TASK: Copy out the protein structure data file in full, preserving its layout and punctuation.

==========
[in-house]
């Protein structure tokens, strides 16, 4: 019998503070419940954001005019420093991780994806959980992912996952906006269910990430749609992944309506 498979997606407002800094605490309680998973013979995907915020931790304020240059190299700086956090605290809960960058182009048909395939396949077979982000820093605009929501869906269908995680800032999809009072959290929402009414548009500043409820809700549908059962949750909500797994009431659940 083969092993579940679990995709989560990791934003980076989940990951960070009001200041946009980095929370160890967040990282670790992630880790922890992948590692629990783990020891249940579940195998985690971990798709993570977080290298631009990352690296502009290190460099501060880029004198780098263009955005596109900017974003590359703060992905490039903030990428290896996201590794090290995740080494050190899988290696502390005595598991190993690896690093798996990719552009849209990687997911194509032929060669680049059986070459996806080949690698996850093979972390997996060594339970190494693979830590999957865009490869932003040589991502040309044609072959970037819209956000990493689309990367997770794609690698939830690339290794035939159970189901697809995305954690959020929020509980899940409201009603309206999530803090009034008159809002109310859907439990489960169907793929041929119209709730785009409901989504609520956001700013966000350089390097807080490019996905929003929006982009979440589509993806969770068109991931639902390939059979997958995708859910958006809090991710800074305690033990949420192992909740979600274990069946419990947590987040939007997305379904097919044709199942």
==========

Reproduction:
[in-house]
């Protein structure tokens, strides 16, 4: 019998503070419940954001005019420093991780994806959980992912996952906006269910990430749609992944309506 498979997606407002800094605490309680998973013979995907915020931790304020240059190299700086956090605290809960960058182009048909395939396949077979982000820093605009929501869906269908995680800032999809009072959290929402009414548009500043409820809700549908059962949750909500797994009431659940 083969092993579940679990995709989560990791934003980076989940990951960070009001200041946009980095929370160890967040990282670790992630880790922890992948590692629990783990020891249940579940195998985690971990798709993570977080290298631009990352690296502009290190460099501060880029004198780098263009955005596109900017974003590359703060992905490039903030990428290896996201590794090290995740080494050190899988290696502390005595598991190993690896690093798996990719552009849209990687997911194509032929060669680049059986070459996806080949690698996850093979972390997996060594339970190494693979830590999957865009490869932003040589991502040309044609072959970037819209956000990493689309990367997770794609690698939830690339290794035939159970189901697809995305954690959020929020509980899940409201009603309206999530803090009034008159809002109310859907439990489960169907793929041929119209709730785009409901989504609520956001700013966000350089390097807080490019996905929003929006982009979440589509993806969770068109991931639902390939059979997958995708859910958006809090991710800074305690033990949420192992909740979600274990069946419990947590987040939007997305379904097919044709199942």